Best Off-Road Navigation System?

We’ve been selling GPS navigation systems for more than a few years now. We think the best 4WD GPS award should go to the Hema Navigator HX-1. It comes pre-loaded with more than 110 4WD and touring maps. It is the only one that comes pre-loaded, so it’s ready to use out of the box. Hema has been working on their maps since 1996, continually updating them. The maps cover all of Australia with base, state, regional, 4x4 and national park maps. Their 150k map and 1:1 million road maps are also included. New Zealand touring maps are also included in case you are taking it for a trip across the ditch. There are an incredible 45,000 points of interest to check out. Hema HX-1 in car GPS Navigator 4WD GPS navigation systems have come a long way. The touchscreen means you can use your finger to type addresses and move around the maps easily. The battery life increased to six hours with this model. You can read our in-depth review of the Hema Navigator HX-1 when it was launched late 2016. If you have bought a Hema GPS, don’t forget to register it.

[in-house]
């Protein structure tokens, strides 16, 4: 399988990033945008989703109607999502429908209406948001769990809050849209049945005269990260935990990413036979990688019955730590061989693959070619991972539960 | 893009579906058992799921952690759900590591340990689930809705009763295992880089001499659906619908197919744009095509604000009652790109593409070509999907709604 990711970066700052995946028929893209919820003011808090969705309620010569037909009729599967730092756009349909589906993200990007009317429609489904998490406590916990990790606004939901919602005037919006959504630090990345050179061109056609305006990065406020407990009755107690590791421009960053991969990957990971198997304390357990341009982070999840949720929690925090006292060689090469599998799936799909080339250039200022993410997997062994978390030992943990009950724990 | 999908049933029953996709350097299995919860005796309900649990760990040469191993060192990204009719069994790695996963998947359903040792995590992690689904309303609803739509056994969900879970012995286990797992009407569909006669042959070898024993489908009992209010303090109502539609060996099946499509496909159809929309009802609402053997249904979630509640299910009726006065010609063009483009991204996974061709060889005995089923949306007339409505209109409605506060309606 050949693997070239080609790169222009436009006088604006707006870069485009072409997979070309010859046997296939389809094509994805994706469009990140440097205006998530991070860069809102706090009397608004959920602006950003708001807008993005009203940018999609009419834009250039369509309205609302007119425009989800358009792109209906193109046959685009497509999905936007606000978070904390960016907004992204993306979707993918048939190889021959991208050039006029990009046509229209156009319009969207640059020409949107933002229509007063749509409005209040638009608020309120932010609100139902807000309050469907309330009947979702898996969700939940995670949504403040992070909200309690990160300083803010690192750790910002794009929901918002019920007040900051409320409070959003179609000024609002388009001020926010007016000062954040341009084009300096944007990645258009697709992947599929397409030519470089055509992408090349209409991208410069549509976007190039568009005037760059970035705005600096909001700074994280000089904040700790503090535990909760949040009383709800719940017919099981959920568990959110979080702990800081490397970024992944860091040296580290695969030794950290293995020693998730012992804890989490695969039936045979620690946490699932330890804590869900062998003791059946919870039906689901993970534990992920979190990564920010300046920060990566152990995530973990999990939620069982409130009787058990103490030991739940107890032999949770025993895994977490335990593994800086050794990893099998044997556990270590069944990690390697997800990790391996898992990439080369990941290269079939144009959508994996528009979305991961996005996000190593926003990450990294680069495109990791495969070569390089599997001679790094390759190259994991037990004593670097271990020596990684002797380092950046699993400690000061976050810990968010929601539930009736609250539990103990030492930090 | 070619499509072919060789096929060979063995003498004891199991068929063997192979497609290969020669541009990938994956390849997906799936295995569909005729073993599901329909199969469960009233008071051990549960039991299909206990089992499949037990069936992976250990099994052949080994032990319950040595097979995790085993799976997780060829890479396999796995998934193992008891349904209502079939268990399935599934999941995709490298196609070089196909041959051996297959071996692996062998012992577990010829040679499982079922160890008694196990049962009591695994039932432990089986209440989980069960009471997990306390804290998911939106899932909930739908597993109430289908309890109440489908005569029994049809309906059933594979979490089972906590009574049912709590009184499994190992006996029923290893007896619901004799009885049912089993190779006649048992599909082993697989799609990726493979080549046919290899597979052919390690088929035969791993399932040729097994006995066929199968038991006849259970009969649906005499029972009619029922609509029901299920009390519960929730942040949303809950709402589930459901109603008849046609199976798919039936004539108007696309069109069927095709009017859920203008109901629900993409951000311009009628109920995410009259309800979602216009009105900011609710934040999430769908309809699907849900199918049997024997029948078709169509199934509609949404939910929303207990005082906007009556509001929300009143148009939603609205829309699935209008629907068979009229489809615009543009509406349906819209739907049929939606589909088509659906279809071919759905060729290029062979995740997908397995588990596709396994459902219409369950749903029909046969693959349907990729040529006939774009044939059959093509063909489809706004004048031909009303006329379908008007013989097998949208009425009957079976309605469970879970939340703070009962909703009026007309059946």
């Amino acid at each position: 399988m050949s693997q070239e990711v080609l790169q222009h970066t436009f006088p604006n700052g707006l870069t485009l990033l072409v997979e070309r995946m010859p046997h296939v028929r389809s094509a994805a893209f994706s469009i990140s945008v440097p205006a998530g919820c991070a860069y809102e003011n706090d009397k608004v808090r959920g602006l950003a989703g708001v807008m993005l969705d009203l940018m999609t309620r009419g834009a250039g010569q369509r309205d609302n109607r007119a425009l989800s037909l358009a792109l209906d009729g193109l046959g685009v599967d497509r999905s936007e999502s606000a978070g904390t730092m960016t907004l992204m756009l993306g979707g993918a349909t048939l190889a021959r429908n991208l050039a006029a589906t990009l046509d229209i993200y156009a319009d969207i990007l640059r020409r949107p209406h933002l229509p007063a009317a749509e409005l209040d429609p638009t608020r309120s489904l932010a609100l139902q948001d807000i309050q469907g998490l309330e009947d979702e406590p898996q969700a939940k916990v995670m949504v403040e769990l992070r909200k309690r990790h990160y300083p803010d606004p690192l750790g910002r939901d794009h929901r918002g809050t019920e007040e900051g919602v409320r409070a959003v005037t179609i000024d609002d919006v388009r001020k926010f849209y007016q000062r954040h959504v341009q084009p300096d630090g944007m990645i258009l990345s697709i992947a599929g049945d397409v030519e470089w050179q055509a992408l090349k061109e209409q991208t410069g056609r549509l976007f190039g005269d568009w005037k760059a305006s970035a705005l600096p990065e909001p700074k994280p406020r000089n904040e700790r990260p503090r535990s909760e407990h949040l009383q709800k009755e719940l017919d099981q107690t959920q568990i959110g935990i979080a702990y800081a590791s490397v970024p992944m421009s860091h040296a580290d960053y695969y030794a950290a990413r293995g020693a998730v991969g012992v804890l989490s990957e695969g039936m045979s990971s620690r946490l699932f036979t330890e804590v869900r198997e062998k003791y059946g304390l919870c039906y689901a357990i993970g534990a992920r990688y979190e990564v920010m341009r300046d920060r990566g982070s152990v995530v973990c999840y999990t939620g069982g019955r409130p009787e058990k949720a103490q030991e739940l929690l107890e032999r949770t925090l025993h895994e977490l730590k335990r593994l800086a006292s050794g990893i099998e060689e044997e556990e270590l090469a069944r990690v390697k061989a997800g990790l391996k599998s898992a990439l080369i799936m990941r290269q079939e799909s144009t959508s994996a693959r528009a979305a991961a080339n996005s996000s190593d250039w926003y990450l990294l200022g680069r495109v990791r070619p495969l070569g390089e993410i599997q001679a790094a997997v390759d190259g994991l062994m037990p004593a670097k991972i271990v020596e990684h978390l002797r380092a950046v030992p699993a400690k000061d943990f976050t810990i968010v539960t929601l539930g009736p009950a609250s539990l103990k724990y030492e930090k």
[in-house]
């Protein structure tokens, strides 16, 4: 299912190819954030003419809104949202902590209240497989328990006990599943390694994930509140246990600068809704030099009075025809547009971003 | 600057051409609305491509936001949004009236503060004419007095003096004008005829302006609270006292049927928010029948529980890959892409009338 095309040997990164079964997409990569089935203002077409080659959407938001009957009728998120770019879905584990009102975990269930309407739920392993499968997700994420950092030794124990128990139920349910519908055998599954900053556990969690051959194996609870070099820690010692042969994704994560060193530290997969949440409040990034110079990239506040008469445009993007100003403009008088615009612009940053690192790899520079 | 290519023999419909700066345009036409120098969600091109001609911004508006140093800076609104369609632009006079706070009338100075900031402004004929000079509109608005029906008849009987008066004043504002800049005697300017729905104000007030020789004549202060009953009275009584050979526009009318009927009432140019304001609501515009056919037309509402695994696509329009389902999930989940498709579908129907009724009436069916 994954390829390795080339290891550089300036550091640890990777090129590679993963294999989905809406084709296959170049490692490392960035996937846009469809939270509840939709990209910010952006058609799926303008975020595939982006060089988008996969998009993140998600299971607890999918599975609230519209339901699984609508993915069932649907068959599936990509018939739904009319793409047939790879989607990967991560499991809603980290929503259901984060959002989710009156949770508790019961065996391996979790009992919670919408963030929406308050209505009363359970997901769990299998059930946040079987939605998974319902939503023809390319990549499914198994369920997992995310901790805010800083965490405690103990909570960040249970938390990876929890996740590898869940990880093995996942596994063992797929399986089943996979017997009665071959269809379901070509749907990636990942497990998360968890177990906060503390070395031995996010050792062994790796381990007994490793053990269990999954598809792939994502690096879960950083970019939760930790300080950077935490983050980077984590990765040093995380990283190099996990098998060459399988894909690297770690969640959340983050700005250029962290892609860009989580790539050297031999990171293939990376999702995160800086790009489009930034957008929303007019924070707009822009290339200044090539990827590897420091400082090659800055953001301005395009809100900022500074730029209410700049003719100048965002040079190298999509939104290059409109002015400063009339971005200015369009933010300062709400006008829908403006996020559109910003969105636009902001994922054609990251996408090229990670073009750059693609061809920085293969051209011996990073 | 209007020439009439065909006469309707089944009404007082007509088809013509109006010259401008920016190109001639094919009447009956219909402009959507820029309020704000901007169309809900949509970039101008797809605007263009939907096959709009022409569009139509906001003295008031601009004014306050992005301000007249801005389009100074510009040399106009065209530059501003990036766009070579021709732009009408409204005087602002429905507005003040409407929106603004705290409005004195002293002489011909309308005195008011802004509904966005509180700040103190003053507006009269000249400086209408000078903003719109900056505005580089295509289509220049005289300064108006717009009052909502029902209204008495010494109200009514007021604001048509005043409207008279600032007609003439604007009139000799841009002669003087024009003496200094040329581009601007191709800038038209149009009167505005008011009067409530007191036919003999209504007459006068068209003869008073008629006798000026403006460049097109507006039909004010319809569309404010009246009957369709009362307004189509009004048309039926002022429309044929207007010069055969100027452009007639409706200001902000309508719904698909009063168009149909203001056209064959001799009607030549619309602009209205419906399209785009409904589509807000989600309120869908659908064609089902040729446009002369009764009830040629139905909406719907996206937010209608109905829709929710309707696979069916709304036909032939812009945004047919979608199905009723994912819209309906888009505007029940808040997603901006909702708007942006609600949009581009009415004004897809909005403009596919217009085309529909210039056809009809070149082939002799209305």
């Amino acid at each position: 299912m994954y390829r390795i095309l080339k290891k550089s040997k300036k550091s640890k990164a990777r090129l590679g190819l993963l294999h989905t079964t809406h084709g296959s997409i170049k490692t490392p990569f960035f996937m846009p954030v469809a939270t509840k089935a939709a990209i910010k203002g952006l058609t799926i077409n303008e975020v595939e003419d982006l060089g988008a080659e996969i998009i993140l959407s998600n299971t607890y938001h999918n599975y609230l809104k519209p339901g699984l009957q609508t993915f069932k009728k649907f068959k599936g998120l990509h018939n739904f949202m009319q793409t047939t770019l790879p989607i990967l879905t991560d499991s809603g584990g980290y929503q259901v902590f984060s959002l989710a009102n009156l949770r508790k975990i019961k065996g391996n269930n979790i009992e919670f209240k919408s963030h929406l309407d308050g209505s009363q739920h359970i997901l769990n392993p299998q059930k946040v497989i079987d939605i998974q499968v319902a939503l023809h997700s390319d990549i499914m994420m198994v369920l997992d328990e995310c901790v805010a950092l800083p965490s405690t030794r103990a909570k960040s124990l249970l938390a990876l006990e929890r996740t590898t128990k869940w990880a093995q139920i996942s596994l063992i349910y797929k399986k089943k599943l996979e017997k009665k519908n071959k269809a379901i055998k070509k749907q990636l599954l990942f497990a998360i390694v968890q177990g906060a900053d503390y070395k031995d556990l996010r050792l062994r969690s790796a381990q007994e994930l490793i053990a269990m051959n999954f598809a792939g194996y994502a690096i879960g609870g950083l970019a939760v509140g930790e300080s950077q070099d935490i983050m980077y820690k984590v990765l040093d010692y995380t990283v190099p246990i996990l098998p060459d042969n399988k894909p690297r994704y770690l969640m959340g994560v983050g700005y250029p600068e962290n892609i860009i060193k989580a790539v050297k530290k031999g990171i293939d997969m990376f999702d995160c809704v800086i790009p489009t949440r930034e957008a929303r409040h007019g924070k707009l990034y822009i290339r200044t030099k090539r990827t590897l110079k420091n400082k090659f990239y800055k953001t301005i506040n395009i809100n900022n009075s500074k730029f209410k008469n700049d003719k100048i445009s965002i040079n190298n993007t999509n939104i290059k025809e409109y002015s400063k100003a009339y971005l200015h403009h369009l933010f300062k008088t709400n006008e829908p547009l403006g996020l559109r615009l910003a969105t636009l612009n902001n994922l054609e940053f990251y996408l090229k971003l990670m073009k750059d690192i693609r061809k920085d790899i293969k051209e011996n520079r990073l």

Practice Using your GPS Before you Hit the Track

Whichever 4WD GPS navigation system you decide on, spend some time using it before you must rely on it. All units are different, so even if you are familiar with one, it doesn’t mean you will be proficient with the next unit you buy. Spend some time using your GPS around town or on a short trip before you put your hand up to be navigator at the front of three vehicles. No one wants to wait while you fumble your way through the screens looking for the map you want. If you have any queries about GPS, contact the expert at The Chart & Map Shop by calling (08) 9335 8665 or contact us online.